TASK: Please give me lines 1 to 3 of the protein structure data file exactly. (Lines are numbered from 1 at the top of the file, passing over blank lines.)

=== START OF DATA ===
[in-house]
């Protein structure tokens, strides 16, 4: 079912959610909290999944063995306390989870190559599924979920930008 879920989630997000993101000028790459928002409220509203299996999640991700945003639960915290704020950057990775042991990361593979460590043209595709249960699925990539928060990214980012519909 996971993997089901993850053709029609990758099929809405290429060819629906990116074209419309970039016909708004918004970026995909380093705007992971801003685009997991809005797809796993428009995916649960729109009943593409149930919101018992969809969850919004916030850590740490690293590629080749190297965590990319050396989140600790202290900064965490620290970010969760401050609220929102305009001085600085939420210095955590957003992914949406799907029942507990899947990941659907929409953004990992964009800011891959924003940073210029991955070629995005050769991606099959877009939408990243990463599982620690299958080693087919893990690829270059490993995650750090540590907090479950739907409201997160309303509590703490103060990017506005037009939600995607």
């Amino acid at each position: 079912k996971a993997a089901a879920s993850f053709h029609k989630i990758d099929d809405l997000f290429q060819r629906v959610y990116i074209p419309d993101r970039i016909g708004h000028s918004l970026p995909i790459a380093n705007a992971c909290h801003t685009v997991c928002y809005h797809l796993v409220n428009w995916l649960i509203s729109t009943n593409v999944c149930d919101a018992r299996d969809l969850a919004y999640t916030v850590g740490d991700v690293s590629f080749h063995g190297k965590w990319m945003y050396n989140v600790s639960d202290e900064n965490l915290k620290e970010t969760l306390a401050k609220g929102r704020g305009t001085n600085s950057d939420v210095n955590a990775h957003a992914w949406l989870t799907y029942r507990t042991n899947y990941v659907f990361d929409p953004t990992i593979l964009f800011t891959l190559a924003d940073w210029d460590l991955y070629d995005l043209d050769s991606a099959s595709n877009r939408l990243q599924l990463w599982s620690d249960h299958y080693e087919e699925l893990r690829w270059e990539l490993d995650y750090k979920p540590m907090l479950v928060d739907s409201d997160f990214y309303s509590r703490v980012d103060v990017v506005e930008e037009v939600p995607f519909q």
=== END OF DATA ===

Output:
[in-house]
């Protein structure tokens, strides 16, 4: 079912959610909290999944063995306390989870190559599924979920930008 879920989630997000993101000028790459928002409220509203299996999640991700945003639960915290704020950057990775042991990361593979460590043209595709249960699925990539928060990214980012519909 996971993997089901993850053709029609990758099929809405290429060819629906990116074209419309970039016909708004918004970026995909380093705007992971801003685009997991809005797809796993428009995916649960729109009943593409149930919101018992969809969850919004916030850590740490690293590629080749190297965590990319050396989140600790202290900064965490620290970010969760401050609220929102305009001085600085939420210095955590957003992914949406799907029942507990899947990941659907929409953004990992964009800011891959924003940073210029991955070629995005050769991606099959877009939408990243990463599982620690299958080693087919893990690829270059490993995650750090540590907090479950739907409201997160309303509590703490103060990017506005037009939600995607």
């Amino acid at each position: 079912k996971a993997a089901a879920s993850f053709h029609k989630i990758d099929d809405l997000f290429q060819r629906v959610y990116i074209p419309d993101r970039i016909g708004h000028s918004l970026p995909i790459a380093n705007a992971c909290h801003t685009v997991c928002y809005h797809l796993v409220n428009w995916l649960i509203s729109t009943n593409v999944c149930d919101a018992r299996d969809l969850a919004y999640t916030v850590g740490d991700v690293s590629f080749h063995g190297k965590w990319m945003y050396n989140v600790s639960d202290e900064n965490l915290k620290e970010t969760l306390a401050k609220g929102r704020g305009t001085n600085s950057d939420v210095n955590a990775h957003a992914w949406l989870t799907y029942r507990t042991n899947y990941v659907f990361d929409p953004t990992i593979l964009f800011t891959l190559a924003d940073w210029d460590l991955y070629d995005l043209d050769s991606a099959s595709n877009r939408l990243q599924l990463w599982s620690d249960h299958y080693e087919e699925l893990r690829w270059e990539l490993d995650y750090k979920p540590m907090l479950v928060d739907s409201d997160f990214y309303s509590r703490v980012d103060v990017v506005e930008e037009v939600p995607f519909q």